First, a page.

Carol's and my long weekend away was coming to an end, and so we decided, as a last hurrah, to drive back to Albany's Spectrum 8 Theatre to see Sunshine Cleaning.
Amy Adams stars as Rose, the former high school head cheerleader whose life hasn't turned out as she planned, but she works hard to take of herself and her son, even though she sometimes has to drop him off into the hands of her slacker sister Norah (Emily Bluth). Rose is also involved with her married high school beau who recommends Rose quit being a maid and start cleaning up biohazard at crime scenes.
Ultimately, the story chugs along to its more-or-less happily ever after conclusion, after some detours. I remember Amy Biancolli's review addressing a plot device in the story that one either believers or not; I bought the conceit. I realized that I had seen a couple very solid performances. Yet the story, while initially intriguing, tended to wander off and so did I.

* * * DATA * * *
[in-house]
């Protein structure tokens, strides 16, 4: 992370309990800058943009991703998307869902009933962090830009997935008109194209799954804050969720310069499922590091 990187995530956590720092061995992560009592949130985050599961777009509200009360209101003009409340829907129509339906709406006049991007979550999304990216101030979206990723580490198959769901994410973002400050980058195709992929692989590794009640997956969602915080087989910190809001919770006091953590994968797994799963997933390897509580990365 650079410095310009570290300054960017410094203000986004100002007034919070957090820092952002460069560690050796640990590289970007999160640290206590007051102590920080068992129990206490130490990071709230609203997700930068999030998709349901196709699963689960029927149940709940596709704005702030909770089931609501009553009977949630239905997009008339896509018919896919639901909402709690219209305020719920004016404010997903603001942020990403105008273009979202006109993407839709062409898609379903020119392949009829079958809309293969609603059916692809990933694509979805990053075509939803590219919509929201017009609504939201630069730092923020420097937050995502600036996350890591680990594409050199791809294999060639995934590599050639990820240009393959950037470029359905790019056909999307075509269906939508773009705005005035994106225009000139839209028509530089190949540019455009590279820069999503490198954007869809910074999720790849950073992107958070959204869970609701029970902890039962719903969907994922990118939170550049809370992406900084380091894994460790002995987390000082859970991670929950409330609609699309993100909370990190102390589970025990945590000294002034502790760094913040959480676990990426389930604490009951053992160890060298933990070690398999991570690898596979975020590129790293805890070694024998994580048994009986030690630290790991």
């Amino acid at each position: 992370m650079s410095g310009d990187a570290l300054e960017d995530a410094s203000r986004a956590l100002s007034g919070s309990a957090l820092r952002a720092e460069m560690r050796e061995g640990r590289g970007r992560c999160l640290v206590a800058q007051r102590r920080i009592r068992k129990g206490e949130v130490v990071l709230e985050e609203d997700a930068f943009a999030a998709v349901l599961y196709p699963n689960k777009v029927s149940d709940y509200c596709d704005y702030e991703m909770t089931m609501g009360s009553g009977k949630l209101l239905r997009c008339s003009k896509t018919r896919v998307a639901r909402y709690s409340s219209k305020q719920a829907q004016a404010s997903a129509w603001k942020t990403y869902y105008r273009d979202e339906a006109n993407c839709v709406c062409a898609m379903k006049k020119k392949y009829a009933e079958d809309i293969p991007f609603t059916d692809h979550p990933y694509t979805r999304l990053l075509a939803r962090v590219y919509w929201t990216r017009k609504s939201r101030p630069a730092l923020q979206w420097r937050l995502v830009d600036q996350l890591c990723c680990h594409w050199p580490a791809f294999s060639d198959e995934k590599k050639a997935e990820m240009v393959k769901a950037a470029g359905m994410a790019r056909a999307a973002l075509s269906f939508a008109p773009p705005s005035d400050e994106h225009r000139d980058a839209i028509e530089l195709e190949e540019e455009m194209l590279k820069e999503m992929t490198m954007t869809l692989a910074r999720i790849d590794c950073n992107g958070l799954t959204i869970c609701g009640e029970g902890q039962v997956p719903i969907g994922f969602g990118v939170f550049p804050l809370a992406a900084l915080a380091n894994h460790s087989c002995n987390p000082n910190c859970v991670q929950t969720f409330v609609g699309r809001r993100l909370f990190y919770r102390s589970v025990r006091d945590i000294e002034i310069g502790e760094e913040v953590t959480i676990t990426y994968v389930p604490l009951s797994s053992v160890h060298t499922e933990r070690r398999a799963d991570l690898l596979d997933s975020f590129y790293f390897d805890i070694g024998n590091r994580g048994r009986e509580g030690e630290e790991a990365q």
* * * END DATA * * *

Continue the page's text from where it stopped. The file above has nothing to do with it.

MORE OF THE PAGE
The makers of the indie hit Little Miss Sunshine also made this movie, right down to casting Alan Arkin as the grandfather; it's a different role, but not so dissimilar that one would find it a variation on the theme.
Ultimately, in spite of the fine actors, and the initial intriguing premise, the story of Sunshine Cleaners didn't always work, much to my regret, for I wanted to really like this film. This is one of those movies that's quirky, but that's not always equivalent with good. I don't regret seeing it, but at best, I recommend with strong reservations.